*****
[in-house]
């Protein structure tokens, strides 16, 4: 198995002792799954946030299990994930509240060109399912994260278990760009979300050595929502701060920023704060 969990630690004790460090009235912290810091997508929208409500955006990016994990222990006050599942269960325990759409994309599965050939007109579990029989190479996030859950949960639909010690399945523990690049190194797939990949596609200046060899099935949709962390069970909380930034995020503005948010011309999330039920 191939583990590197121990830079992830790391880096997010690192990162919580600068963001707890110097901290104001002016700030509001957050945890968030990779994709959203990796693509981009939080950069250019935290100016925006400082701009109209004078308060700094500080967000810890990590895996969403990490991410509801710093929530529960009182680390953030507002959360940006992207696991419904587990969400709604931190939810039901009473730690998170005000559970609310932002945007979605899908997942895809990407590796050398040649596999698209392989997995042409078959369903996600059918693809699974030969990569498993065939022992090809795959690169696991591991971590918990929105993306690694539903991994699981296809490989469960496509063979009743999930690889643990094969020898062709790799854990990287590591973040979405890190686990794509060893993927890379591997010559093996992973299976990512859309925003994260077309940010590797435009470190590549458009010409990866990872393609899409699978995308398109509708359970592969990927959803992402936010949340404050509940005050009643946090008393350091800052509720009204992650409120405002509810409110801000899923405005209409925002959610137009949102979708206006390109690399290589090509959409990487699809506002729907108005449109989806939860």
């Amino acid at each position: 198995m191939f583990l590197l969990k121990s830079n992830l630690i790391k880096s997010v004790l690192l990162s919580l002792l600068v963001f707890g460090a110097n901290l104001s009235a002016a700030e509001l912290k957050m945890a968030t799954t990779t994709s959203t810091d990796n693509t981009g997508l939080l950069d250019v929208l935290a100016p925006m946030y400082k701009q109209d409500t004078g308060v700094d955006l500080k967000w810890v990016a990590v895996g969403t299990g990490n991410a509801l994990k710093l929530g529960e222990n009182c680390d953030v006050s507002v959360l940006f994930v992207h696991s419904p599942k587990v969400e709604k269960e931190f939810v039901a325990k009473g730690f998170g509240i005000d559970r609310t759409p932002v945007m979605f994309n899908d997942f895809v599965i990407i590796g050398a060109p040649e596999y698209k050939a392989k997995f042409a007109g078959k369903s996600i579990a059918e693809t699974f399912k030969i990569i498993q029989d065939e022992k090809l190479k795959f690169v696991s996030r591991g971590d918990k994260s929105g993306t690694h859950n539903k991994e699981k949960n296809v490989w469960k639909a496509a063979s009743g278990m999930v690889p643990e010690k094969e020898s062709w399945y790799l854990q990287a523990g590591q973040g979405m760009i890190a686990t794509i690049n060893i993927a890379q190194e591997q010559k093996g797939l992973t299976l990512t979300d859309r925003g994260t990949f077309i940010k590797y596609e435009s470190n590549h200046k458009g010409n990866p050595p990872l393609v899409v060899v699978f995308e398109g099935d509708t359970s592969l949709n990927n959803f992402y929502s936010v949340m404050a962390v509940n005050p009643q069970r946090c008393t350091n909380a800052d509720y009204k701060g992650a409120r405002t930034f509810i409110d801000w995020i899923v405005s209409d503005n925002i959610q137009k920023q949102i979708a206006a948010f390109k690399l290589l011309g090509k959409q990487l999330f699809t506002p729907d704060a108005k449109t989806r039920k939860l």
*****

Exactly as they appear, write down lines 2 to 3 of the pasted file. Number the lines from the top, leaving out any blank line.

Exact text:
């Protein structure tokens, strides 16, 4: 198995002792799954946030299990994930509240060109399912994260278990760009979300050595929502701060920023704060 969990630690004790460090009235912290810091997508929208409500955006990016994990222990006050599942269960325990759409994309599965050939007109579990029989190479996030859950949960639909010690399945523990690049190194797939990949596609200046060899099935949709962390069970909380930034995020503005948010011309999330039920 191939583990590197121990830079992830790391880096997010690192990162919580600068963001707890110097901290104001002016700030509001957050945890968030990779994709959203990796693509981009939080950069250019935290100016925006400082701009109209004078308060700094500080967000810890990590895996969403990490991410509801710093929530529960009182680390953030507002959360940006992207696991419904587990969400709604931190939810039901009473730690998170005000559970609310932002945007979605899908997942895809990407590796050398040649596999698209392989997995042409078959369903996600059918693809699974030969990569498993065939022992090809795959690169696991591991971590918990929105993306690694539903991994699981296809490989469960496509063979009743999930690889643990094969020898062709790799854990990287590591973040979405890190686990794509060893993927890379591997010559093996992973299976990512859309925003994260077309940010590797435009470190590549458009010409990866990872393609899409699978995308398109509708359970592969990927959803992402936010949340404050509940005050009643946090008393350091800052509720009204992650409120405002509810409110801000899923405005209409925002959610137009949102979708206006390109690399290589090509959409990487699809506002729907108005449109989806939860």
């Amino acid at each position: 198995m191939f583990l590197l969990k121990s830079n992830l630690i790391k880096s997010v004790l690192l990162s919580l002792l600068v963001f707890g460090a110097n901290l104001s009235a002016a700030e509001l912290k957050m945890a968030t799954t990779t994709s959203t810091d990796n693509t981009g997508l939080l950069d250019v929208l935290a100016p925006m946030y400082k701009q109209d409500t004078g308060v700094d955006l500080k967000w810890v990016a990590v895996g969403t299990g990490n991410a509801l994990k710093l929530g529960e222990n009182c680390d953030v006050s507002v959360l940006f994930v992207h696991s419904p599942k587990v969400e709604k269960e931190f939810v039901a325990k009473g730690f998170g509240i005000d559970r609310t759409p932002v945007m979605f994309n899908d997942f895809v599965i990407i590796g050398a060109p040649e596999y698209k050939a392989k997995f042409a007109g078959k369903s996600i579990a059918e693809t699974f399912k030969i990569i498993q029989d065939e022992k090809l190479k795959f690169v696991s996030r591991g971590d918990k994260s929105g993306t690694h859950n539903k991994e699981k949960n296809v490989w469960k639909a496509a063979s009743g278990m999930v690889p643990e010690k094969e020898s062709w399945y790799l854990q990287a523990g590591q973040g979405m760009i890190a686990t794509i690049n060893i993927a890379q190194e591997q010559k093996g797939l992973t299976l990512t979300d859309r925003g994260t990949f077309i940010k590797y596609e435009s470190n590549h200046k458009g010409n990866p050595p990872l393609v899409v060899v699978f995308e398109g099935d509708t359970s592969l949709n990927n959803f992402y929502s936010v949340m404050a962390v509940n005050p009643q069970r946090c008393t350091n909380a800052d509720y009204k701060g992650a409120r405002t930034f509810i409110d801000w995020i899923v405005s209409d503005n925002i959610q137009k920023q949102i979708a206006a948010f390109k690399l290589l011309g090509k959409q990487l999330f699809t506002p729907d704060a108005k449109t989806r039920k939860l």